Why not just accept our limits, and get on with it? We’re good at excuses: We’re busy. We’re stressed out. We’ve got a lot on our plates already. We’re not so good at this church stuff anyway.

God still knows I’m a good person, right? Sorry, not a chance here either.

Without a chance we feel hollow, deflated, and uninspired. So we look to God’s grace for help. We treat God like a big Band-Aid. We are really fine we think; we just need a little bandage to make things better. Once we are bandaged up it will make up for the fact we can’t reach a 10 foot basket. It will make us try a little harder to reach it next time. It will make up for it when we don’t even step on the court.  But it feels like something is missing. But what? Is it missing in us? Are we not good enough people? Does God not care?

We start to turn in ourselves, because there is not a chance we can possibly be good enough, not matter how big the Band-Aid is.

What “Grace” is

The most amazing thing about grace is that it is exactly that – grace. It is undeserved mercy, undeserved love, underserved restoration – given by God to the unworthy. But it is important to make some distinctions about what grace is and what grace is not.  For example:

Grace is not lowering a hoop, or a bar, or anything else – so that we can reach a smaller goal. Grace is not courage to keep failing, with an empty hope that we will get there if we try harder. Grace is not just giving up, and hoping someone else will pick up our slack.

Grace knows there is nothing we can do at all to change the outcome – yet still getting to play.

The reformers called it “justification by faith,” drawing from Paul’s message of Christ and his cross accomplishing everything we could ever dream of achieving before God. We can’t save ourselves. We can’t possibly ever do enough to make God like us.  We can’t live complete lives. We can’t save the world. We can’t build a perfect church. All we can do is trust that what Christ has done for us – to forgive us, to claim us, to make us renewed in his image – is enough, and more than enough. All we can do is look to God not as a judge who will only accept us if we reach certain benchmarks, but as a loving parent would. The Father calls us up on his lap and gives us his good name, not because we deserve to be there or because we are trying really hard; but because he calls us there. All we can do is trust that the Spirit is among us – leading, pleading, groaning, and comforting alongside us when we feel the most worthless, the most frustrated and the most frantic to even notice that he is there.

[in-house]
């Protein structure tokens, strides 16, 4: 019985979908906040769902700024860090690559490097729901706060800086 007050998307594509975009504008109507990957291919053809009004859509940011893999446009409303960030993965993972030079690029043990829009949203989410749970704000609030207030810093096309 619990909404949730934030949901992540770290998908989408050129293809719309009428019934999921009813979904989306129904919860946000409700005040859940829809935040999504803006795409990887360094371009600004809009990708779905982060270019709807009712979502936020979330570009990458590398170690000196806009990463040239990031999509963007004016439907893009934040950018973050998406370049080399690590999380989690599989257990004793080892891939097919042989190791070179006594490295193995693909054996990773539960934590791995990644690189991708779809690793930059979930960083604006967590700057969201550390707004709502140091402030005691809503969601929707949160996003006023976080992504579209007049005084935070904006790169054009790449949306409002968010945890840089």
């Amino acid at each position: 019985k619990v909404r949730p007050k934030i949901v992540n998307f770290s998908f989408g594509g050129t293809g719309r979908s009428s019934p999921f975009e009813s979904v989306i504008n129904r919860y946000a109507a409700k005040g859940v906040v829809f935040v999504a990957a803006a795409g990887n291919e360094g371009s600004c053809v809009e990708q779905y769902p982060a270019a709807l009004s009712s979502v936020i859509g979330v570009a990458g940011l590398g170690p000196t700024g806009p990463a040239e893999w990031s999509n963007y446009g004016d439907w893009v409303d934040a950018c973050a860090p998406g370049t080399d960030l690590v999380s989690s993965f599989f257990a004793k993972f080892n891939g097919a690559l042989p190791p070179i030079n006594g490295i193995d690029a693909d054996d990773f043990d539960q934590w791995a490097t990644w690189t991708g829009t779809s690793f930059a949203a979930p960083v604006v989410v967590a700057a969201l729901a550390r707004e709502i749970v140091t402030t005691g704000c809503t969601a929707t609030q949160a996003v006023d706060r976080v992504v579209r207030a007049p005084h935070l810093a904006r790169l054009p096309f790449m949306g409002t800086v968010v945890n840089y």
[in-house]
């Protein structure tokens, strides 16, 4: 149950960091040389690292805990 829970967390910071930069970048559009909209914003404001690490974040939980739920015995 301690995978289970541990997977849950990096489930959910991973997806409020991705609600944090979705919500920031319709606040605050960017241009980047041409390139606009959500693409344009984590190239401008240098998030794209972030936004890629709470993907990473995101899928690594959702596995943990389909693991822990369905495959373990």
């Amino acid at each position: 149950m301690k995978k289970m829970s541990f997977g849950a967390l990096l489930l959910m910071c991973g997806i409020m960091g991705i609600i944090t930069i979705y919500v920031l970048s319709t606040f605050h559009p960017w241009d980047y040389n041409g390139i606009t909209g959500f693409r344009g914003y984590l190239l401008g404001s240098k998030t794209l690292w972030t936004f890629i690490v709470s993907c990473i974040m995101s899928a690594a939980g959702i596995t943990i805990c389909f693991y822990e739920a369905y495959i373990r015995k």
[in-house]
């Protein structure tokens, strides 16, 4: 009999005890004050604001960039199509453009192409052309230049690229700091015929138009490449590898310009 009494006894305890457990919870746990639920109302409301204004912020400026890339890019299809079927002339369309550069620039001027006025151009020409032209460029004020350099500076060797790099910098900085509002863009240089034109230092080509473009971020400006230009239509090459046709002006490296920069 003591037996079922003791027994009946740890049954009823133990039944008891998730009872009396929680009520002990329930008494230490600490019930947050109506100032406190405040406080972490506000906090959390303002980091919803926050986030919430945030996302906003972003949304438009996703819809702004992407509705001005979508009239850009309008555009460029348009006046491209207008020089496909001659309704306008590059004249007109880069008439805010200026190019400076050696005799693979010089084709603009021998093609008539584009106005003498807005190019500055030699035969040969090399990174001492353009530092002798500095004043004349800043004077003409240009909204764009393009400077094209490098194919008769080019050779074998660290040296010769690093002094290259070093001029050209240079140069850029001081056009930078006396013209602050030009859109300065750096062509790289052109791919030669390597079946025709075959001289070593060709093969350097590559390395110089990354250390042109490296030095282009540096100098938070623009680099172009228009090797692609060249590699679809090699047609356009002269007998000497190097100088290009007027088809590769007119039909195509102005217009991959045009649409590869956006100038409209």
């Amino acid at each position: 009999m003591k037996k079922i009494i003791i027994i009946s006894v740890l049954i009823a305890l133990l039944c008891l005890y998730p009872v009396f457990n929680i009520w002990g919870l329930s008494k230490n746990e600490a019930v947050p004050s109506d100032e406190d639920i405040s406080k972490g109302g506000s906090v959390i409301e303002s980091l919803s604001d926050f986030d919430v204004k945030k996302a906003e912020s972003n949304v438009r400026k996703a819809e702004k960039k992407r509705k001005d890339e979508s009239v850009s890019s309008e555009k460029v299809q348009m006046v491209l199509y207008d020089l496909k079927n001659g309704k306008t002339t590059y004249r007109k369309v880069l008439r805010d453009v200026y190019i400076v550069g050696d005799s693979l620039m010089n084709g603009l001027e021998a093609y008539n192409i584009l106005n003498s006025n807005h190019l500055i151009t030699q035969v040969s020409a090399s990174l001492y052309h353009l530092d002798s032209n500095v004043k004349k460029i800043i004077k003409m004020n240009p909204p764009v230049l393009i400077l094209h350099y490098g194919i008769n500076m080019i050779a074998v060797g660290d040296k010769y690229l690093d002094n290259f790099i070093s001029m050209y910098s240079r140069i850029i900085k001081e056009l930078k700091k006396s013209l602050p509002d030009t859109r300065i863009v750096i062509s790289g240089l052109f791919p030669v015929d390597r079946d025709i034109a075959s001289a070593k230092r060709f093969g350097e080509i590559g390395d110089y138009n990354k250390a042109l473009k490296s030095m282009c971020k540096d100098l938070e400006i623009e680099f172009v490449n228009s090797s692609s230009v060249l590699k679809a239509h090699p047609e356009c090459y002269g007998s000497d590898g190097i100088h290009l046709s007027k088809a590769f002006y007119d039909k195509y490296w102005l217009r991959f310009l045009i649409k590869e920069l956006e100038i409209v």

Grace knows that all we can do is play, and that God still wants us to play. We play not because we can dunk, or are even good enough to make the team. We play because Christ wants to play with us. Grace knows you don’t deserve to play. You can’t dunk. Your passes are all over the place. You continue to dribble off your foot. Yet Jesus calls you over from the sideline.

“Your ball,” he says. “Let’s play.”

GTS@CCD

__________

“(The Lord) said to me, “My grace is sufficient for you, for power is made perfect in weakness.” So, I will boast all the more gladly of my weaknesses, so that the power of Christ may dwell in me.  Therefore I am content with weaknesses, insults, hardships, persecutions, and calamities for the sake of Christ; for whenever I am weak, then I am strong.” (2 Corinthians 12:9-10)

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One Comment leave one →
  1. Joshua Radetski permalink
    6June2012 10:39

    So, are you saying that GRACE is the Washington Generals and God is the Harlem Globetrotters? – “[The Washington Generals] know there is nothing [they] can do at all to change the outcome…”